The two states have used the systems for five years, allowing voters to register to vote and log in to update their address information online. The information needed to access voters' accounts is publicly available, The New York Times reported Saturday.
The Times said it was able to track down the information needed to update the accounts of several prominent executives in Washington state in about 3 minutes.
Security experts told the Times computer hackers could write a few lines of code to change an address or party affiliation instantly for thousands of voters at once. This is a concern in Washington state, where residents vote entirely by mail-in ballots.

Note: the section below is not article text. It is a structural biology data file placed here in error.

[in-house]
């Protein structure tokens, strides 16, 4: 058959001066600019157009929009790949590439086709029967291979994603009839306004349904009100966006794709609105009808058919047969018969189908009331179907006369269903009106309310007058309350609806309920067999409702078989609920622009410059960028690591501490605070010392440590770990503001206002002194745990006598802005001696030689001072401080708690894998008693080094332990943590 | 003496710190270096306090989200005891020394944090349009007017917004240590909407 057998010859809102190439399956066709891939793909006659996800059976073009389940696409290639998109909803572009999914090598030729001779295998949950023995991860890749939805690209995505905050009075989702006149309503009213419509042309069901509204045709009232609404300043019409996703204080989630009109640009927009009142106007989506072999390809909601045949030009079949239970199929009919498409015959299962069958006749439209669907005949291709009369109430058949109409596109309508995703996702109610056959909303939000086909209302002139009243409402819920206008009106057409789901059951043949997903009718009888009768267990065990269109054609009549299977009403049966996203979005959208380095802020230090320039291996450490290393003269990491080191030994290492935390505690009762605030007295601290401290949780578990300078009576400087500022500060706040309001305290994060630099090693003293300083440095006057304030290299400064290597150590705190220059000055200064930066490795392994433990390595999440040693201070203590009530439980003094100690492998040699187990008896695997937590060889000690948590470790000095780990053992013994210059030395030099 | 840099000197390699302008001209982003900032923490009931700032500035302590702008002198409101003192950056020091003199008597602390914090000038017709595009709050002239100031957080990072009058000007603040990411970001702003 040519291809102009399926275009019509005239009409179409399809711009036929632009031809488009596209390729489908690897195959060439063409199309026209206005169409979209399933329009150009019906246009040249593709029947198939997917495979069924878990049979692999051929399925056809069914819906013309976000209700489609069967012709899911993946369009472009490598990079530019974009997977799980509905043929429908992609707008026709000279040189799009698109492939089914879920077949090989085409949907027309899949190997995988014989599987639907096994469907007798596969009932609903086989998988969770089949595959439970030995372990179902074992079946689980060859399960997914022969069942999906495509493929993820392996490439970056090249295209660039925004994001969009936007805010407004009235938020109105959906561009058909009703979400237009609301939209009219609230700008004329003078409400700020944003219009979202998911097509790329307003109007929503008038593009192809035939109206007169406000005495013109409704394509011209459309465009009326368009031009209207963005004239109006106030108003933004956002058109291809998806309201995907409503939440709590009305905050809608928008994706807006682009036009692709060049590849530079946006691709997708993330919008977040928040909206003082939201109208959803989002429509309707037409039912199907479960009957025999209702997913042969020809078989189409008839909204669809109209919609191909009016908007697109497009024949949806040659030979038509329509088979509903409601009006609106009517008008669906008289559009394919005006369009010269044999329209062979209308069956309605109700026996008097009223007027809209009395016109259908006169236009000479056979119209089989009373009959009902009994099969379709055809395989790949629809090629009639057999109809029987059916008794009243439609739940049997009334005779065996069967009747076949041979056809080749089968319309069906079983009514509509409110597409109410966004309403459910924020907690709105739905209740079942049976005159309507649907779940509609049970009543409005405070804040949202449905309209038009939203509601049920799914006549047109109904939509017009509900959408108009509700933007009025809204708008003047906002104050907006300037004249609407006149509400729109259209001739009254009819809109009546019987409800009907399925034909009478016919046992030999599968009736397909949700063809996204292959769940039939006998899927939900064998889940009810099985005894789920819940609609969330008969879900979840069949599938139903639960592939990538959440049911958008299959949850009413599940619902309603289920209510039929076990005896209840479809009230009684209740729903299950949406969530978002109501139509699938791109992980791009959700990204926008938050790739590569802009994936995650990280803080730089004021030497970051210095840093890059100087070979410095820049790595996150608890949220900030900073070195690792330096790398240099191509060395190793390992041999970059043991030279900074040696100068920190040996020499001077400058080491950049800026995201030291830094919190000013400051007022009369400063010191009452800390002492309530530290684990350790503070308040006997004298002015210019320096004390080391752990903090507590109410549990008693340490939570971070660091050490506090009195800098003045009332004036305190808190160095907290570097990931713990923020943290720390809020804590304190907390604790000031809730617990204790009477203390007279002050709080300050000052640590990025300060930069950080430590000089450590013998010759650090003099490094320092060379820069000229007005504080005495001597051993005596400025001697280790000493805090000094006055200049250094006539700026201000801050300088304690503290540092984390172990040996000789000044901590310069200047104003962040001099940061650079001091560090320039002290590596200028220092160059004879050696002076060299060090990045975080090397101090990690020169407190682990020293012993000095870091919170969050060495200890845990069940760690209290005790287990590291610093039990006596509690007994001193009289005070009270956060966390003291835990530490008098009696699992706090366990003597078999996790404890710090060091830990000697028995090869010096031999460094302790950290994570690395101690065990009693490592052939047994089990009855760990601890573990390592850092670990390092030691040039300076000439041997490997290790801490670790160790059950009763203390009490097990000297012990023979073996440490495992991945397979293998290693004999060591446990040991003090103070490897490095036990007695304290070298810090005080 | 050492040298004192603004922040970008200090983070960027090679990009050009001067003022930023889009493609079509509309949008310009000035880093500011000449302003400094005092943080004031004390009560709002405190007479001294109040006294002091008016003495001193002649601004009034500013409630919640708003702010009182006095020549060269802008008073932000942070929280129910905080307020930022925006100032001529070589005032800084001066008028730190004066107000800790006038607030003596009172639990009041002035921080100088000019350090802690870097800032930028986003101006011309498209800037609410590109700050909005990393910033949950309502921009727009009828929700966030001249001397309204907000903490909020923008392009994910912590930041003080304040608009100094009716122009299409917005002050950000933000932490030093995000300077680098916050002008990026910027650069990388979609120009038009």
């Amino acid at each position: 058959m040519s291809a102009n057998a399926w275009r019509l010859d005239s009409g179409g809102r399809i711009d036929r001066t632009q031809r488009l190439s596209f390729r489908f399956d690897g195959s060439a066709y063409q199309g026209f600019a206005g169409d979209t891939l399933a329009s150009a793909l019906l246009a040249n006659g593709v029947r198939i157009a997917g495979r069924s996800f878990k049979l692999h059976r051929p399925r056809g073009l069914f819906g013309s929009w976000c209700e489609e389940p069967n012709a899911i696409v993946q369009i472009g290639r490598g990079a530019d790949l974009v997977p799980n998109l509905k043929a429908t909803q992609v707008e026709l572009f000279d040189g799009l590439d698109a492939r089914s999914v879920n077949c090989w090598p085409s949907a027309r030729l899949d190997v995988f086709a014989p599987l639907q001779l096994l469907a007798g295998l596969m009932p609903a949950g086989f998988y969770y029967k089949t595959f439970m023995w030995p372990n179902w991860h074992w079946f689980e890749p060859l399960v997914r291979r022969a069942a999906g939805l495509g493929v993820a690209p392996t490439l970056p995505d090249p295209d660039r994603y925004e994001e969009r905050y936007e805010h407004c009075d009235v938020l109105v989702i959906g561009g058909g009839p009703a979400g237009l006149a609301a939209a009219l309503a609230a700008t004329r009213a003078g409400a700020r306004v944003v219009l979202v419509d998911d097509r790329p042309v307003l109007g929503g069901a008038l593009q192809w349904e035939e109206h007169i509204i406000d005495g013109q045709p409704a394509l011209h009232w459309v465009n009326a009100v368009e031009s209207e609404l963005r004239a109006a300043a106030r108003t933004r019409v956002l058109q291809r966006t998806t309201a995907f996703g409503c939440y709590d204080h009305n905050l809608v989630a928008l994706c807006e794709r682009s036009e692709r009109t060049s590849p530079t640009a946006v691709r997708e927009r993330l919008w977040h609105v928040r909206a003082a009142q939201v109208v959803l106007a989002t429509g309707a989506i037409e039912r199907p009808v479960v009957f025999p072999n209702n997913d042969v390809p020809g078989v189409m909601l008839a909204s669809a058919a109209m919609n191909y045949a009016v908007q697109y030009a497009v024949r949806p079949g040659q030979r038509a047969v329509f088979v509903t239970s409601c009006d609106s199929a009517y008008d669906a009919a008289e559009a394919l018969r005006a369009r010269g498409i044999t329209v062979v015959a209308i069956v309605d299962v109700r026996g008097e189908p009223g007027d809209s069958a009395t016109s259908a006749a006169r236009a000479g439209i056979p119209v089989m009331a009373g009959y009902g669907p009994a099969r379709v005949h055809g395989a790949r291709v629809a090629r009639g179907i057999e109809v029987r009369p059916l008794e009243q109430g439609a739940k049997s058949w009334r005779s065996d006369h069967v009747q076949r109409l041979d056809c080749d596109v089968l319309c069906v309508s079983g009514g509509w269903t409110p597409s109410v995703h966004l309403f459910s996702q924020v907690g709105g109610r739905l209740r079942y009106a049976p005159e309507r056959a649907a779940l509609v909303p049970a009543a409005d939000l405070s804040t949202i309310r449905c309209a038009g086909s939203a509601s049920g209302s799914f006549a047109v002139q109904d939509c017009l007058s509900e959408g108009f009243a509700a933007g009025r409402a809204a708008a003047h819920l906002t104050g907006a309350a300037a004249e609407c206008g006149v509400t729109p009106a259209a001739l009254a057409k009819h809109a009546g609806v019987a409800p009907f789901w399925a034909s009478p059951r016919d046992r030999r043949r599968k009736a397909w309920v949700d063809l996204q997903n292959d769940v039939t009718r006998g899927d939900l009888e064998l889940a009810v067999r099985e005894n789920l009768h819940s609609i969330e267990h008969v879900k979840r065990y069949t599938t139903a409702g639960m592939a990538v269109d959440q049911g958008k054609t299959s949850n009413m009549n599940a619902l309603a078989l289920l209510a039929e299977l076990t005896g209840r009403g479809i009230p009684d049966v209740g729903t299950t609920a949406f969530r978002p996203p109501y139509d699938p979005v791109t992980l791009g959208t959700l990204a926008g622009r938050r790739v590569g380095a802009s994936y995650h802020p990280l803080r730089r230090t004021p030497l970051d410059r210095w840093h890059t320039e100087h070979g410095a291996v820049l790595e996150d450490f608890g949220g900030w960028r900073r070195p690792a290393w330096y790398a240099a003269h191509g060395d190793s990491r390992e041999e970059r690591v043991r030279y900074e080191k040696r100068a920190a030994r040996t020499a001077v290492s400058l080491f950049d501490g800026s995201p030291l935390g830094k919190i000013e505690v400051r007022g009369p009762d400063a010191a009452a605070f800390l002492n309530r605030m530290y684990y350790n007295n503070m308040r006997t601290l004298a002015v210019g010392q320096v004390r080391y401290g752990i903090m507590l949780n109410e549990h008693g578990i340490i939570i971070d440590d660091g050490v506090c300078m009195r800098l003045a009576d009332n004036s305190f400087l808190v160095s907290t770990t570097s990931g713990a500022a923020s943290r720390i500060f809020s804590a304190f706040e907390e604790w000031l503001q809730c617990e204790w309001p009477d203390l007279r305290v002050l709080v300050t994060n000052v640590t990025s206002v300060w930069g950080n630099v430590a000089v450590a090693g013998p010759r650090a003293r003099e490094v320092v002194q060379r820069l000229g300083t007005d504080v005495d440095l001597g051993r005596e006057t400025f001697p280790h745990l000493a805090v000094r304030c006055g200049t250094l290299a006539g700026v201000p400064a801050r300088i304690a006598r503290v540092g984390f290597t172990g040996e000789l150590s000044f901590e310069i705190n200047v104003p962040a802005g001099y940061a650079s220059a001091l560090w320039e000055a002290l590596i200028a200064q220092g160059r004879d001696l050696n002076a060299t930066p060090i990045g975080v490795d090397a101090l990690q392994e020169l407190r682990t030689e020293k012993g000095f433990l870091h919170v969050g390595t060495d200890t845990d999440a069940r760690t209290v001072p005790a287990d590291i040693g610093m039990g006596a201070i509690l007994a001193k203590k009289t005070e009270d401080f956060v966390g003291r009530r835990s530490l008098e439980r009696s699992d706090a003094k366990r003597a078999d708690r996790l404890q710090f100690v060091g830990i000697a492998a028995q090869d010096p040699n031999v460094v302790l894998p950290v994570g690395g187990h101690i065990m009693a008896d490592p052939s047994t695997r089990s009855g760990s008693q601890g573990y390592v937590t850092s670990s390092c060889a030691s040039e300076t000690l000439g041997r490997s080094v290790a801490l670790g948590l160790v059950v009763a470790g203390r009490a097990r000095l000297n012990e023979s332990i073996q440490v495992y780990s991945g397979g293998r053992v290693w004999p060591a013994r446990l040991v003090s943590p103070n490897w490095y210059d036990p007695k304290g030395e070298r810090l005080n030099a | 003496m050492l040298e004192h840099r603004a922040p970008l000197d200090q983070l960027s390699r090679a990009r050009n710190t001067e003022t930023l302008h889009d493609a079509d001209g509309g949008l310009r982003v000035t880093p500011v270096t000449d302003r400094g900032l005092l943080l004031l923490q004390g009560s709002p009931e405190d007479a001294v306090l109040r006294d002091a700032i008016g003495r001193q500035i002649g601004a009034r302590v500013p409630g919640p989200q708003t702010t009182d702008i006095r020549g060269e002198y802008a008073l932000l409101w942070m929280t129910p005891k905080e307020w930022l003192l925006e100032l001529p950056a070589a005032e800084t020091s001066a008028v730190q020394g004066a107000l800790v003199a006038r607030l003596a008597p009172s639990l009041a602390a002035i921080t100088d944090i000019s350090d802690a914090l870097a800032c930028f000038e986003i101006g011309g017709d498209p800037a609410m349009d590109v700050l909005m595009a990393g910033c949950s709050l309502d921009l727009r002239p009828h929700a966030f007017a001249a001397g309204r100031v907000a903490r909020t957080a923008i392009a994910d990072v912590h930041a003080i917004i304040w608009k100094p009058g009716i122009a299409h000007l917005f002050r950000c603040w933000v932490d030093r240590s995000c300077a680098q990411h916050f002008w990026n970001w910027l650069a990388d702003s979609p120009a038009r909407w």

Ross Goldstein, the deputy administrator of the Maryland State Board of Elections, said address changes require a confirmation letter to be sent to a new address. The system also requires changes to be verified by captchas -- online puzzles meant to decipher between humans and computers.
"What is technically possible and what realistically could happen are very different," Goldstein said.
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